Beijing's Design: Smart, Chic and Green

China called upon the world community of gifted talent to build and design the most magnificent, green, tech-savvy buildings that you've ever seen, all done with Chinese thoughtfulness. There's no way that London will be able to have so many new sports stadiums built by so many renowned architects.

The three main tennis courts in the Olympic Forest Park are dodecagons, with each of the 12 sides serving as a stand. The stands, in turn, look like petals of a lotus flower. Taking into account the size of the tennis ball and its high speed, the architects designed steep stands that give fans the best line of sight, according to Zheng Fang, chief architect of the Shenzhen Design Consultant Corporation.

At high temperatures, Zheng continued, automatic curtains attached to the roof fall down to shade quadrangular gaps between the sunlight petals.

The precise and purposeful architecture aligns with Chinese principles.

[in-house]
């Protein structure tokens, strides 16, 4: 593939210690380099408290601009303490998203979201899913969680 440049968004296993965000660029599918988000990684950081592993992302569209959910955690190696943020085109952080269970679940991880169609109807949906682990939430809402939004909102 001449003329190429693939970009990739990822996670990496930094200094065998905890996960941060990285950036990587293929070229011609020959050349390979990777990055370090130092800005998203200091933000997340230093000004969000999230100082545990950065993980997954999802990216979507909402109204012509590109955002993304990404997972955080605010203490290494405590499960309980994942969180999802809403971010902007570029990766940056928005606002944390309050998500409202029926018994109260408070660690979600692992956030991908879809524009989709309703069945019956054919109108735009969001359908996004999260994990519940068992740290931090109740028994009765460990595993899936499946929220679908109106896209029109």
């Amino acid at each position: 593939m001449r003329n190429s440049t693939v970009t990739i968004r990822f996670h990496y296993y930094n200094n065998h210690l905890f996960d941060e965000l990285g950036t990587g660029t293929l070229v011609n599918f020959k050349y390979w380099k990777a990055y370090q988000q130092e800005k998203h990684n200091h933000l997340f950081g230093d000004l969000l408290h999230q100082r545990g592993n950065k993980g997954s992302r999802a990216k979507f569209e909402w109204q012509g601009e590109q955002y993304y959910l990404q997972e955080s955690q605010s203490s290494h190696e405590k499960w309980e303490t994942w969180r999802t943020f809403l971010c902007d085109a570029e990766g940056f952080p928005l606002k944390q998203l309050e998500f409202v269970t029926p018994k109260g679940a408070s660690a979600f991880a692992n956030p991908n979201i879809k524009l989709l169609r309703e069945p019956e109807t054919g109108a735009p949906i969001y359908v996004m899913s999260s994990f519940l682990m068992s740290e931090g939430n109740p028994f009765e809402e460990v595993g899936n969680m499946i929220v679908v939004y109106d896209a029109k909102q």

Take the Main Press Building of the Beijing Organizing Committee for the Games of the XXIX Olympiad. Its press conference rooms are named Pine Tree, Orchard, Bamboo and Plum Blossom, all of which have significant meaning in the Chinese culture of beauty, harmony, balance and peace.

The Bird's Nest is round, while the Water Cube is square, in keeping with the Chinese belief that the sky is round and land square. The former is made out of hard steel, the latter out of soft plastic membrane. The former is masculine, the latter feminine. These two magnificent structures embody the notion of Yin and Yang — that is, of contrasts. That notion, in turn, embodies China's view on Earth's function and evolution.

The president of the International Olympic Committee, Jacques Rogge, told me that green Olympics, high-tech Olympics, and people's Olympics constitute the vision to achieve a "harmonious development of society."

All new buildings use materials and technologies that reduce thermal conduction and lighten lead, thereby producing energy savings of 60 percent. The buildings even have mechanisms for collecting rainwater.

The 29th Olympics aren't, however, just about architecture or athletics. They're about showcasing a proud society. Within the first two days of online volunteer sign-up, 849,000 people had applied. The official ticketing website received 8 million hits the first hour, while the ticketing hotline received 3.8 million calls.

The Olympic Games, in short, aren't a project of the Chinese government — they're a project of the Chinese people.


Kathy Kemper is founder and CEO of the Institute for Education, a nonprofit foundation that recognizes and promotes leadership and civility locally, nationally and in the world community.